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A Hand Up [6-11-23]

June 11, 2023

James 5:14-18

“A Hand Up”

Have I told you that James 5:14-18 is a passage that keeps giving generously, both in insight and instruction? Here’s one final look:

Is anyone among you sick? Let them call the elders of the church to pray over them and anoint them with oil in the name of the Lord. And the prayer offered in faith will make the sick person well; the Lord will raise them up. If they have sinned, they will be forgiven. Therefore confess your sins to each other and pray for each other so that you may be healed. The prayer of a righteous person is powerful and effective.

Elijah was a human being, even as we are. He prayed earnestly that it would not rain, and it did not rain on the land for three and a half years. Again he prayed, and the heavens gave rain, and the earth produced its crops.

As we’ll see, this is a clarion call to prayer. Pray in all things.

Here’s an interesting juxtaposition. In a new study from the National Opinion Research Center at the University of Chicago, 49% of respondents said they believe in God with “no doubts.” The other 51% land somewhere between “sometimes” and “never.” 38% said that at some point in their lives, they committed themselves to Christ. Which is interesting, when you consider that around 22% said they attend worship 2-3 times a month.

One last finding has to do with what we’re talking about today. 80% of total respondents said they pray almost daily. I’d love to do a deep dive into those details. To whom are a majority of Americans praying? Why are they praying? What do they expect from prayer? Interesting stuff.

Let’s now look at what James says about prayer. Here’s an overriding principle on prayer to keep in mind:


All of us who have ever prayed for a loved one who was dying from a disease, illness, or accident knows the depth of this affirmation. As was said in a tribute to pastor and evangelical apologist Tim Keller:

The Lord saw fit to use cancer to lift the veil. The faint

whisperings from another world have become clarion, and the claims of this reality have faded evanescent.

You know people were praying for Keller. God answered according to His sovereign will.

How does James 5 direct our thoughts in light of the pain, sorrow, and suffering of this world?

First, when James asks, “Is anyone among you sick?” we need to understand what that word means. It’s not as clear as it seems. Most commentaries explore two possible meanings.

We’ve all heard of those odd cults and churches who take James 5:14 to its literal extreme.

Several years ago, a young girl fell into insulin shock. It was during some sort of church function. Rather than immediately calling 911, they prayed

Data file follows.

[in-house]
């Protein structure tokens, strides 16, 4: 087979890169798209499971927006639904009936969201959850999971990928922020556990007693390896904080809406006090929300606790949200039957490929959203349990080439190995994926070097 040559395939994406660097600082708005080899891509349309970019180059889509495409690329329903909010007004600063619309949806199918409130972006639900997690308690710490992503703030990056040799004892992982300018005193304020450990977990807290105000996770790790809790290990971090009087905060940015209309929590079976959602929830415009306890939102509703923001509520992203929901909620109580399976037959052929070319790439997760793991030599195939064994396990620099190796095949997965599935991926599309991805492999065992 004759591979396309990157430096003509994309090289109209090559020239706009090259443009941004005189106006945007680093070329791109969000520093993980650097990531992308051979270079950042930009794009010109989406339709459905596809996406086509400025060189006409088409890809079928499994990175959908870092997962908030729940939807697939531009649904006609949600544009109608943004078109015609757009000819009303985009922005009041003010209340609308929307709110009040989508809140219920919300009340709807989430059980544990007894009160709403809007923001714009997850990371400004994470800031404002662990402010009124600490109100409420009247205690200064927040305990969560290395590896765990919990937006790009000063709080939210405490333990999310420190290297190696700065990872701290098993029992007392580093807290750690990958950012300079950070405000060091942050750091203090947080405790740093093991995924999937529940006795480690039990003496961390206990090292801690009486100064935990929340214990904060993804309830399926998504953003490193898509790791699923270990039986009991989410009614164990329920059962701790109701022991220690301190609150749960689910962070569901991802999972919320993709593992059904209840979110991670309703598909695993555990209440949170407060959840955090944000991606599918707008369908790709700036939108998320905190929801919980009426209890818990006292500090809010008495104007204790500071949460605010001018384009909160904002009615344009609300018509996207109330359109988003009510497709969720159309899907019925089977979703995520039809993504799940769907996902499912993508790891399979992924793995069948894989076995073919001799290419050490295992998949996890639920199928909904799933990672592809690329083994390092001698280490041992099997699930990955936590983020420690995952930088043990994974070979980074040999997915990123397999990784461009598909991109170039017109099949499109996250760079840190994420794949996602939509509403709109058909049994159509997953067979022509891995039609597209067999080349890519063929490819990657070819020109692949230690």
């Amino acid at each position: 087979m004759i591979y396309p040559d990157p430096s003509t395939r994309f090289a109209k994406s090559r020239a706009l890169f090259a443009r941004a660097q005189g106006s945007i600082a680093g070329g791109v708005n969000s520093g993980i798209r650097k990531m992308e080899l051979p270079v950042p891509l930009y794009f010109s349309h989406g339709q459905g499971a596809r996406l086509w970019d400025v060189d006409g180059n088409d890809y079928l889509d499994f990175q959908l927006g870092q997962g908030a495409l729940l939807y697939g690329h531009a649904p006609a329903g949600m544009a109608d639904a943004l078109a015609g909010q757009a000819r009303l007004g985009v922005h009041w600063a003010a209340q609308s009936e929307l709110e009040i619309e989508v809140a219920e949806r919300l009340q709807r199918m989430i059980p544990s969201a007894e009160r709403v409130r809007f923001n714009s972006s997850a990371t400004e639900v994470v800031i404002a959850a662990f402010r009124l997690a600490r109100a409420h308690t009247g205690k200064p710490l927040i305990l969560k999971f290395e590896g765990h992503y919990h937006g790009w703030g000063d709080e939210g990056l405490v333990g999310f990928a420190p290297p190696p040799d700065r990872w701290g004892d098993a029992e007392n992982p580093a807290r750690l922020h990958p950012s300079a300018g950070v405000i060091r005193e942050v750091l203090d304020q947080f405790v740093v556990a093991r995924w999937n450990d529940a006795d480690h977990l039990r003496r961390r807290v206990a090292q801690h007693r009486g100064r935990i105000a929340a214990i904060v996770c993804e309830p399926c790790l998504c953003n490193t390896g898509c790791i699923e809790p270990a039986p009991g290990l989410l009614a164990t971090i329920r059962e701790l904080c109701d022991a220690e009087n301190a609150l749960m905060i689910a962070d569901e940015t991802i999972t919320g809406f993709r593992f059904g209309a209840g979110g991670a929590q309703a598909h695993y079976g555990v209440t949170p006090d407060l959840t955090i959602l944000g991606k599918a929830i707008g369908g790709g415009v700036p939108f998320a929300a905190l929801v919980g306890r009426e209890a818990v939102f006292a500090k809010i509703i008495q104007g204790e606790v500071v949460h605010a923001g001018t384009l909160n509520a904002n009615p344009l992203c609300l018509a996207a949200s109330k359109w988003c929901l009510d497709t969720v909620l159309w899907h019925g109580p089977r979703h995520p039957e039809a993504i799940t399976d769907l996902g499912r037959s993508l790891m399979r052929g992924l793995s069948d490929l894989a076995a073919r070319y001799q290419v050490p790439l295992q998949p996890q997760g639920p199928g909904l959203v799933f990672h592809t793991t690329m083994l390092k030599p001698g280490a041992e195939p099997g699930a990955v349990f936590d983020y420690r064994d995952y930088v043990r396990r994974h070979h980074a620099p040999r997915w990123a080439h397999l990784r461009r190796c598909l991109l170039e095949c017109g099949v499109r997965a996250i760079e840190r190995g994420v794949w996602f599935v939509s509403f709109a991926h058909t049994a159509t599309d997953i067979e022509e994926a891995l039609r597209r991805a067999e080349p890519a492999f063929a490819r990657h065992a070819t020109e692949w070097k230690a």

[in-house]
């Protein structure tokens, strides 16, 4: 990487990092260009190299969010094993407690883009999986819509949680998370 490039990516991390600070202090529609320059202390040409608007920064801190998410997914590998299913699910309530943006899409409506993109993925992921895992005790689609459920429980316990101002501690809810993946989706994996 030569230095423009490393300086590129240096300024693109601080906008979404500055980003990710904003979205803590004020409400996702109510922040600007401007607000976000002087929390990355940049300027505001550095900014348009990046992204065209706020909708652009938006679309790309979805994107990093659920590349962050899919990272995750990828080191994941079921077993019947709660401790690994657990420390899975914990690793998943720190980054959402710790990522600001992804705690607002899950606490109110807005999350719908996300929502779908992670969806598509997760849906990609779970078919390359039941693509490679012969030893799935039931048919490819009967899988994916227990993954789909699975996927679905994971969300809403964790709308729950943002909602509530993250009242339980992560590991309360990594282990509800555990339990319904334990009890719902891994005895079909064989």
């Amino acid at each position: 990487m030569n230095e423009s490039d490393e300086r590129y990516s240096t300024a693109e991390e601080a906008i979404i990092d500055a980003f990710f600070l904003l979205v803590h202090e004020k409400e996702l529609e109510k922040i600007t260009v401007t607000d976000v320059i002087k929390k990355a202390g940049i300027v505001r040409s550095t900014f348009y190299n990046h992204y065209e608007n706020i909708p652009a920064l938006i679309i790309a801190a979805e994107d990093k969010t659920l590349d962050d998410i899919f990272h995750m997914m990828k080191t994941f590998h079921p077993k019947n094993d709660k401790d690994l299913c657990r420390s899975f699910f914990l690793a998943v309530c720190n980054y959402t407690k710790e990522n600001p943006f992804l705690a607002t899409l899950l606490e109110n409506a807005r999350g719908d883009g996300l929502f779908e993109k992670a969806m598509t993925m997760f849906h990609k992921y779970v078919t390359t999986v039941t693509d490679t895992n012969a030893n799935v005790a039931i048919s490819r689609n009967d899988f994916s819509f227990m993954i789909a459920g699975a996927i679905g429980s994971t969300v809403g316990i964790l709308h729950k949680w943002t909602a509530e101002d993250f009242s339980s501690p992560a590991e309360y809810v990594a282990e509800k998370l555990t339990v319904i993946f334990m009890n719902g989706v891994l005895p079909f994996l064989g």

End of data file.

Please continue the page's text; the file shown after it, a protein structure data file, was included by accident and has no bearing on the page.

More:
over her. It did not end well.

In another church, their young adult ministry was doing something outside when a college-age member fell off a cliff. He died. But rather than calling 911 immediately, they gathered around his body to pray for a resurrection.

Someone once told me he was at a healing service where they prayed for someone with a glass eye to have his sight restored. As the claim goes, after fervent prayer, his good eye was covered, the glass eye was removed, and he read out of the empty socket.

Finally, a few months ago, leaders from Bethel Church {they actually produce some good praise music} participated in a revival service at a church in Missouri. A woman in attendance had {supposedly} lost three toes in a horrible accident. Someone on the prayer team said God wanted them to pray for her toes to grow back. And they did. All three. They described what they saw with their own eyes as three toes sprouted from the stumps.

Here’s the interesting thing. No one produced medical records indicating if she had lost her toes. There was no evidence of the before and after of the incident that led to her becoming toeless. No one has seen the supposedly newly healed foot. And best of all, in this age of an abundance of recording devices, not a single person thought to get video proof of the alleged miracle. But boy-o-boy were they quick to pass the offering plates after telling this story. And retelling it in the days ahead at other services with other offering plates passed.

Now, understand, I’m not sharing these stories to question the possibility of healing through prayer. I am not that cynical or skeptical. I am simply realistic. As Jesus cautioned in Matthew 10:16-17:

“I am sending you out like sheep among wolves. Therefore be as shrewd as snakes and as innocent as doves. Be on your guard.”

When it comes to healing and prayer, we need to be level-headed about such things.

With that in mind, let’s look at verse fourteen and the word translated as

“sick.” It can go one of three ways:

  1. Physical illness.

  2. Emotional distress.

  3. Or both.

While the most common reading of verse fourteen assumes physical illness, there’s significant evidence that it’s more likely spiritual or emotional distress.